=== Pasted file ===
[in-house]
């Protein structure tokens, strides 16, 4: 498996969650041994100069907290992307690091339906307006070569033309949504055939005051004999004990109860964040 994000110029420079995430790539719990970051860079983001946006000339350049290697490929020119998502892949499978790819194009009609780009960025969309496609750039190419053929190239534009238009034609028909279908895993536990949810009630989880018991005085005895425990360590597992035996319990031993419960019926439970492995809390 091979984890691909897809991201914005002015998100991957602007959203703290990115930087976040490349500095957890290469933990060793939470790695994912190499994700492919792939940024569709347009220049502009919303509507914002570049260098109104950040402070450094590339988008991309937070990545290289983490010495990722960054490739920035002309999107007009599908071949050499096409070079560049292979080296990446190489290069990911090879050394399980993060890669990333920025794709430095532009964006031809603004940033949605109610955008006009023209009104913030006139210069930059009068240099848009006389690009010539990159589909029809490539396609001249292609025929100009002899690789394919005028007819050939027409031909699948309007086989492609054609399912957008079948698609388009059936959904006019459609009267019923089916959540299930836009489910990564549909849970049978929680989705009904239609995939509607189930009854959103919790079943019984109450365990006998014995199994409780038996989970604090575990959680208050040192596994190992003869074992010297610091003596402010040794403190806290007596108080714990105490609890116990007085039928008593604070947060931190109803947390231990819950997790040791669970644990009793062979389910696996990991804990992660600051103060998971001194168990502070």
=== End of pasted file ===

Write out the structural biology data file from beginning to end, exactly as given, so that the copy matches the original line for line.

[in-house]
């Protein structure tokens, strides 16, 4: 498996969650041994100069907290992307690091339906307006070569033309949504055939005051004999004990109860964040 994000110029420079995430790539719990970051860079983001946006000339350049290697490929020119998502892949499978790819194009009609780009960025969309496609750039190419053929190239534009238009034609028909279908895993536990949810009630989880018991005085005895425990360590597992035996319990031993419960019926439970492995809390 091979984890691909897809991201914005002015998100991957602007959203703290990115930087976040490349500095957890290469933990060793939470790695994912190499994700492919792939940024569709347009220049502009919303509507914002570049260098109104950040402070450094590339988008991309937070990545290289983490010495990722960054490739920035002309999107007009599908071949050499096409070079560049292979080296990446190489290069990911090879050394399980993060890669990333920025794709430095532009964006031809603004940033949605109610955008006009023209009104913030006139210069930059009068240099848009006389690009010539990159589909029809490539396609001249292609025929100009002899690789394919005028007819050939027409031909699948309007086989492609054609399912957008079948698609388009059936959904006019459609009267019923089916959540299930836009489910990564549909849970049978929680989705009904239609995939509607189930009854959103919790079943019984109450365990006998014995199994409780038996989970604090575990959680208050040192596994190992003869074992010297610091003596402010040794403190806290007596108080714990105490609890116990007085039928008593604070947060931190109803947390231990819950997790040791669970644990009793062979389910696996990991804990992660600051103060998971001194168990502070």